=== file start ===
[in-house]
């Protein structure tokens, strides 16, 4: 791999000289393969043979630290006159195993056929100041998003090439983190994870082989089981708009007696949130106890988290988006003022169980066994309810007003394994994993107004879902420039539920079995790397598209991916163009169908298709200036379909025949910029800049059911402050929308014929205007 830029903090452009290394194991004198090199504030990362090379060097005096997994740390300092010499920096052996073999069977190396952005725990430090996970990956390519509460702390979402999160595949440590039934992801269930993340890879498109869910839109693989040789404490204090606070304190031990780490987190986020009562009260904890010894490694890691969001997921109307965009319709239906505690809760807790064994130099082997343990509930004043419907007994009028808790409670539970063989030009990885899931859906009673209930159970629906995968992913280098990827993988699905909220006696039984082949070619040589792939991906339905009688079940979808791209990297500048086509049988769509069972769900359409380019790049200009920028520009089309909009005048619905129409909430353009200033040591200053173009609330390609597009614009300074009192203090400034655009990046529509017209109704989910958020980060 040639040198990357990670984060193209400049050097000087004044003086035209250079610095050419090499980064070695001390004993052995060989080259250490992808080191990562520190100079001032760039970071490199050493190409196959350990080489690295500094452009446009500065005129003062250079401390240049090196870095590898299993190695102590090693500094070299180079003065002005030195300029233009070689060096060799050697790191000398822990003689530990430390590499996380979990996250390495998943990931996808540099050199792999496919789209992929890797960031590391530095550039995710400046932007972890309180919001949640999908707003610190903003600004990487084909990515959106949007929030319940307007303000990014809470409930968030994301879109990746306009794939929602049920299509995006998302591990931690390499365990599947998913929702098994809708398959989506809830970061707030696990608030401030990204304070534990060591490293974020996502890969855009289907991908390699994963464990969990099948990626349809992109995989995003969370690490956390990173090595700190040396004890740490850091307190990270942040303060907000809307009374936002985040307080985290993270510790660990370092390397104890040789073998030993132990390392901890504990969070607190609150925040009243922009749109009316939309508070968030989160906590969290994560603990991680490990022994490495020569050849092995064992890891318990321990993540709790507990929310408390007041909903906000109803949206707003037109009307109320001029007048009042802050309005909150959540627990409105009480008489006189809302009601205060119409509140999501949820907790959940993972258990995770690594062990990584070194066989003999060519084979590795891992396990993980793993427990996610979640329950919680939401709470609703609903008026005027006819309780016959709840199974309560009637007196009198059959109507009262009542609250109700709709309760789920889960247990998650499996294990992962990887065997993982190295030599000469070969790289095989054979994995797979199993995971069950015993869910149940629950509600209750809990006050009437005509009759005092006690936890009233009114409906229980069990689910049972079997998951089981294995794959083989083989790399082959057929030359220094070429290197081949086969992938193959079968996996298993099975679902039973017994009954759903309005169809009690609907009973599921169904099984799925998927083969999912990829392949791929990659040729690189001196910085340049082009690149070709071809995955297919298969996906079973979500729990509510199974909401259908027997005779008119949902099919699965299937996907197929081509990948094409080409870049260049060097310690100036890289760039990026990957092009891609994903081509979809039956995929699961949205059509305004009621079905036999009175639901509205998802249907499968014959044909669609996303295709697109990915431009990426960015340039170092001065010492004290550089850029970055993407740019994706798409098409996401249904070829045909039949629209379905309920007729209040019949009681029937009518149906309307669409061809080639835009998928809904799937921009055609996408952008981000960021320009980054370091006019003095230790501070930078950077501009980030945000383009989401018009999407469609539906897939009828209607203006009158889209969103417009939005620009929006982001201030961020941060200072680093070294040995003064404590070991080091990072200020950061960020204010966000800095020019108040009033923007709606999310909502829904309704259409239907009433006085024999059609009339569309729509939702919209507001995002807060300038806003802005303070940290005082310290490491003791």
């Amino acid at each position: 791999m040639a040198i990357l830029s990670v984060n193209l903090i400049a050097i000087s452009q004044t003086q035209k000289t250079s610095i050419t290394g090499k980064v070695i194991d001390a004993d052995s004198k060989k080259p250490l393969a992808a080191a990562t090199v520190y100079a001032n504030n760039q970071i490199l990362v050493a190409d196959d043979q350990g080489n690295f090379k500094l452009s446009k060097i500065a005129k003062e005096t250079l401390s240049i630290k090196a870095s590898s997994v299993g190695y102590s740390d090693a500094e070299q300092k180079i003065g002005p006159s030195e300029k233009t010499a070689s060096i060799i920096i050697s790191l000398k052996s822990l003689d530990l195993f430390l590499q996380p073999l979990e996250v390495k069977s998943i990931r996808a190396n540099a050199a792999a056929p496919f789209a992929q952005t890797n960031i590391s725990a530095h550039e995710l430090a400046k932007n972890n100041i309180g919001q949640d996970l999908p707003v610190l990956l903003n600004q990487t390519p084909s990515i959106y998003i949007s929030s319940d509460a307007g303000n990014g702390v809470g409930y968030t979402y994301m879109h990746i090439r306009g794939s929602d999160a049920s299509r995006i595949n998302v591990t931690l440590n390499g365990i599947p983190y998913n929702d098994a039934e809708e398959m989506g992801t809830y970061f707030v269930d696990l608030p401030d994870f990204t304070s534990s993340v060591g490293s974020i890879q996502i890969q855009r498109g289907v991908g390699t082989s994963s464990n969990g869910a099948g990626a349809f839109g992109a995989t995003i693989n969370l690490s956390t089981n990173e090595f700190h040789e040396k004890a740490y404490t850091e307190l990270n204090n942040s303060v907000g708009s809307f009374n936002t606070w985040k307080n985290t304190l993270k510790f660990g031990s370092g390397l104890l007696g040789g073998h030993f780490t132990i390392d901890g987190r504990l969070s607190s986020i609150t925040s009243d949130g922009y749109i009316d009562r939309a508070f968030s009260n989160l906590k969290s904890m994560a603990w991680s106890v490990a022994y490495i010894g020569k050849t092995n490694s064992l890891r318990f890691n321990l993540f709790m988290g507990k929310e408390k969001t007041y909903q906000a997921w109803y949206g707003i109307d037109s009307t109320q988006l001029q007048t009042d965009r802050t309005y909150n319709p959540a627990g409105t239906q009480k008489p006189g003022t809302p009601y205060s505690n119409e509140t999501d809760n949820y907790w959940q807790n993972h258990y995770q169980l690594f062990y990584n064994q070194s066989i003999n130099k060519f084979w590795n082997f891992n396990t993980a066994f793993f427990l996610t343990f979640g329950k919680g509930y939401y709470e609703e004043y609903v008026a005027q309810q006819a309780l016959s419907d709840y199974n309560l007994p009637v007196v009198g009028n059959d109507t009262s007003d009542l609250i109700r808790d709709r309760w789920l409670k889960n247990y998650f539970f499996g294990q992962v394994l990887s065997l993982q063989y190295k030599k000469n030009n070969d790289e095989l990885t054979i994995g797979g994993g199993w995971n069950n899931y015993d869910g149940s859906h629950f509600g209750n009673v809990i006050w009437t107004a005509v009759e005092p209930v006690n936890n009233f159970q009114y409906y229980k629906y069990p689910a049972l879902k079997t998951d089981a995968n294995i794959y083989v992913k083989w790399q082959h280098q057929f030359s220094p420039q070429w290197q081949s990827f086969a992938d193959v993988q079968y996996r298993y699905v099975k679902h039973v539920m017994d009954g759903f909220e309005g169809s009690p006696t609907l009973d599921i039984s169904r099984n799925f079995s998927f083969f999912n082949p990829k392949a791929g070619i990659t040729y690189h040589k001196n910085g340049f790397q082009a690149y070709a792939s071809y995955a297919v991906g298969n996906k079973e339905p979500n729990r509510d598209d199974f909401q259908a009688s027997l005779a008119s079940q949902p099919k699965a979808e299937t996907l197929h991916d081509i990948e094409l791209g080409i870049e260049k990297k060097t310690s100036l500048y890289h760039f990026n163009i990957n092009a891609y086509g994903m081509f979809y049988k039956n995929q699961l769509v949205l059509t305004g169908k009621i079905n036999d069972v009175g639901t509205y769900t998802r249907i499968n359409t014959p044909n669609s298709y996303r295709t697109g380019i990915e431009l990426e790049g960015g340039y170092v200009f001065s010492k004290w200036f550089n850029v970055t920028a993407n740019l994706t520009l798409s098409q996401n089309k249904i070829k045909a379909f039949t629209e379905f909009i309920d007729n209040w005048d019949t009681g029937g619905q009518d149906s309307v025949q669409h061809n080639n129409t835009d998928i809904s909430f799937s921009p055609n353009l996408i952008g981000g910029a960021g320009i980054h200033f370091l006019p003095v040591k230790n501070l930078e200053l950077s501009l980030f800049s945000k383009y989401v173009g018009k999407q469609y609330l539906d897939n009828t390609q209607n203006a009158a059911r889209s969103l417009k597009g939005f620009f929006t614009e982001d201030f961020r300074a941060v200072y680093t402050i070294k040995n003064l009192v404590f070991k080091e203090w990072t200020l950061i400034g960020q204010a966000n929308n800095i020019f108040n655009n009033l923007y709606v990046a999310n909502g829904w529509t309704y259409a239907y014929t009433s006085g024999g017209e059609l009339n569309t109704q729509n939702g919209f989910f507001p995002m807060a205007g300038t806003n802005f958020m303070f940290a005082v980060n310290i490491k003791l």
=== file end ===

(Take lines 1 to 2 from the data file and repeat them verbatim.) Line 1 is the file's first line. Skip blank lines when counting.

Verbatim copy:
[in-house]
């Protein structure tokens, strides 16, 4: 791999000289393969043979630290006159195993056929100041998003090439983190994870082989089981708009007696949130106890988290988006003022169980066994309810007003394994994993107004879902420039539920079995790397598209991916163009169908298709200036379909025949910029800049059911402050929308014929205007 830029903090452009290394194991004198090199504030990362090379060097005096997994740390300092010499920096052996073999069977190396952005725990430090996970990956390519509460702390979402999160595949440590039934992801269930993340890879498109869910839109693989040789404490204090606070304190031990780490987190986020009562009260904890010894490694890691969001997921109307965009319709239906505690809760807790064994130099082997343990509930004043419907007994009028808790409670539970063989030009990885899931859906009673209930159970629906995968992913280098990827993988699905909220006696039984082949070619040589792939991906339905009688079940979808791209990297500048086509049988769509069972769900359409380019790049200009920028520009089309909009005048619905129409909430353009200033040591200053173009609330390609597009614009300074009192203090400034655009990046529509017209109704989910958020980060 040639040198990357990670984060193209400049050097000087004044003086035209250079610095050419090499980064070695001390004993052995060989080259250490992808080191990562520190100079001032760039970071490199050493190409196959350990080489690295500094452009446009500065005129003062250079401390240049090196870095590898299993190695102590090693500094070299180079003065002005030195300029233009070689060096060799050697790191000398822990003689530990430390590499996380979990996250390495998943990931996808540099050199792999496919789209992929890797960031590391530095550039995710400046932007972890309180919001949640999908707003610190903003600004990487084909990515959106949007929030319940307007303000990014809470409930968030994301879109990746306009794939929602049920299509995006998302591990931690390499365990599947998913929702098994809708398959989506809830970061707030696990608030401030990204304070534990060591490293974020996502890969855009289907991908390699994963464990969990099948990626349809992109995989995003969370690490956390990173090595700190040396004890740490850091307190990270942040303060907000809307009374936002985040307080985290993270510790660990370092390397104890040789073998030993132990390392901890504990969070607190609150925040009243922009749109009316939309508070968030989160906590969290994560603990991680490990022994490495020569050849092995064992890891318990321990993540709790507990929310408390007041909903906000109803949206707003037109009307109320001029007048009042802050309005909150959540627990409105009480008489006189809302009601205060119409509140999501949820907790959940993972258990995770690594062990990584070194066989003999060519084979590795891992396990993980793993427990996610979640329950919680939401709470609703609903008026005027006819309780016959709840199974309560009637007196009198059959109507009262009542609250109700709709309760789920889960247990998650499996294990992962990887065997993982190295030599000469070969790289095989054979994995797979199993995971069950015993869910149940629950509600209750809990006050009437005509009759005092006690936890009233009114409906229980069990689910049972079997998951089981294995794959083989083989790399082959057929030359220094070429290197081949086969992938193959079968996996298993099975679902039973017994009954759903309005169809009690609907009973599921169904099984799925998927083969999912990829392949791929990659040729690189001196910085340049082009690149070709071809995955297919298969996906079973979500729990509510199974909401259908027997005779008119949902099919699965299937996907197929081509990948094409080409870049260049060097310690100036890289760039990026990957092009891609994903081509979809039956995929699961949205059509305004009621079905036999009175639901509205998802249907499968014959044909669609996303295709697109990915431009990426960015340039170092001065010492004290550089850029970055993407740019994706798409098409996401249904070829045909039949629209379905309920007729209040019949009681029937009518149906309307669409061809080639835009998928809904799937921009055609996408952008981000960021320009980054370091006019003095230790501070930078950077501009980030945000383009989401018009999407469609539906897939009828209607203006009158889209969103417009939005620009929006982001201030961020941060200072680093070294040995003064404590070991080091990072200020950061960020204010966000800095020019108040009033923007709606999310909502829904309704259409239907009433006085024999059609009339569309729509939702919209507001995002807060300038806003802005303070940290005082310290490491003791």